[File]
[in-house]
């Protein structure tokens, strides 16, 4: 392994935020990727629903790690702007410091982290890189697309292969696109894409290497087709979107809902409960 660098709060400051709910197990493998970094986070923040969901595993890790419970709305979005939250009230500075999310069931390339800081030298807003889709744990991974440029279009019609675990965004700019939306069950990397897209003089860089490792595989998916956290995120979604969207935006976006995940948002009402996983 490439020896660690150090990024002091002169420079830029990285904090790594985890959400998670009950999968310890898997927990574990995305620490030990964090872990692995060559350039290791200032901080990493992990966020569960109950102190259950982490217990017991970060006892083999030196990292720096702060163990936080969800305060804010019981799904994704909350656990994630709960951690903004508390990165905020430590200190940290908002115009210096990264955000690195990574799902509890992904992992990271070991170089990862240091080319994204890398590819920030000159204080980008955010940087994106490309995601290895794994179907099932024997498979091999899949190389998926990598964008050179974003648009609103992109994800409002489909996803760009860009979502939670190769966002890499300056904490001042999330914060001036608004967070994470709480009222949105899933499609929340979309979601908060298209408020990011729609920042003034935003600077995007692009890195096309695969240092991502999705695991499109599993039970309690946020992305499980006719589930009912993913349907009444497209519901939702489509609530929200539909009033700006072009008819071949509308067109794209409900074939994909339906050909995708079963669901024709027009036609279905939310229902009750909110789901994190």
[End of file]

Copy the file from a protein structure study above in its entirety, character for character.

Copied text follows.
[in-house]
């Protein structure tokens, strides 16, 4: 392994935020990727629903790690702007410091982290890189697309292969696109894409290497087709979107809902409960 660098709060400051709910197990493998970094986070923040969901595993890790419970709305979005939250009230500075999310069931390339800081030298807003889709744990991974440029279009019609675990965004700019939306069950990397897209003089860089490792595989998916956290995120979604969207935006976006995940948002009402996983 490439020896660690150090990024002091002169420079830029990285904090790594985890959400998670009950999968310890898997927990574990995305620490030990964090872990692995060559350039290791200032901080990493992990966020569960109950102190259950982490217990017991970060006892083999030196990292720096702060163990936080969800305060804010019981799904994704909350656990994630709960951690903004508390990165905020430590200190940290908002115009210096990264955000690195990574799902509890992904992992990271070991170089990862240091080319994204890398590819920030000159204080980008955010940087994106490309995601290895794994179907099932024997498979091999899949190389998926990598964008050179974003648009609103992109994800409002489909996803760009860009979502939670190769966002890499300056904490001042999330914060001036608004967070994470709480009222949105899933499609929340979309979601908060298209408020990011729609920042003034935003600077995007692009890195096309695969240092991502999705695991499109599993039970309690946020992305499980006719589930009912993913349907009444497209519901939702489509609530929200539909009033700006072009008819071949509308067109794209409900074939994909339906050909995708079963669901024709027009036609279905939310229902009750909110789901994190």